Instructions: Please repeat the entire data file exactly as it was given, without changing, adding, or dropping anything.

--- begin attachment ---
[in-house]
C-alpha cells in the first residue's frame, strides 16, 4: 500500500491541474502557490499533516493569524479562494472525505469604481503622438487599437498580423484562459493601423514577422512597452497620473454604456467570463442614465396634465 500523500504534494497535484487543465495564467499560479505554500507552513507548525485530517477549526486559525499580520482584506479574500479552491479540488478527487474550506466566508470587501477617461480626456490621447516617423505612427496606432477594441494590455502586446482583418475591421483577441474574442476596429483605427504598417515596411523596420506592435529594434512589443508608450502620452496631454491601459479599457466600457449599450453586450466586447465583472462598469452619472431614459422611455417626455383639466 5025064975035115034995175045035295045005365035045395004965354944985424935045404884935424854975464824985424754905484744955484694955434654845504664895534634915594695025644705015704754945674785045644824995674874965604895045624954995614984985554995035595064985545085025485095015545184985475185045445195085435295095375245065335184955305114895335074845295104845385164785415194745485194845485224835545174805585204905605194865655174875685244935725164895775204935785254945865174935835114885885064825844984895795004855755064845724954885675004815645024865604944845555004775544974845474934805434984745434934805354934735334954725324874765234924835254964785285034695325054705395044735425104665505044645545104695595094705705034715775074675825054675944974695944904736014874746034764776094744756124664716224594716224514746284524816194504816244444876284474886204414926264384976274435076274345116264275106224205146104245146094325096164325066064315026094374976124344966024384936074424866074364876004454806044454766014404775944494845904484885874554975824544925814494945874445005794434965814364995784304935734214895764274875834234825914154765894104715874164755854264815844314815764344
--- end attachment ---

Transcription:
[in-house]
C-alpha cells in the first residue's frame, strides 16, 4: 500500500491541474502557490499533516493569524479562494472525505469604481503622438487599437498580423484562459493601423514577422512597452497620473454604456467570463442614465396634465 500523500504534494497535484487543465495564467499560479505554500507552513507548525485530517477549526486559525499580520482584506479574500479552491479540488478527487474550506466566508470587501477617461480626456490621447516617423505612427496606432477594441494590455502586446482583418475591421483577441474574442476596429483605427504598417515596411523596420506592435529594434512589443508608450502620452496631454491601459479599457466600457449599450453586450466586447465583472462598469452619472431614459422611455417626455383639466 5025064975035115034995175045035295045005365035045395004965354944985424935045404884935424854975464824985424754905484744955484694955434654845504664895534634915594695025644705015704754945674785045644824995674874965604895045624954995614984985554995035595064985545085025485095015545184985475185045445195085435295095375245065335184955305114895335074845295104845385164785415194745485194845485224835545174805585204905605194865655174875685244935725164895775204935785254945865174935835114885885064825844984895795004855755064845724954885675004815645024865604944845555004775544974845474934805434984745434934805354934735334954725324874765234924835254964785285034695325054705395044735425104665505044645545104695595094705705034715775074675825054675944974695944904736014874746034764776094744756124664716224594716224514746284524816194504816244444876284474886204414926264384976274435076274345116264275106224205146104245146094325096164325066064315026094374976124344966024384936074424866074364876004454806044454766014404775944494845904484885874554975824544925814494945874445005794434965814364995784304935734214895764274875834234825914154765894104715874164755854264815844314815764344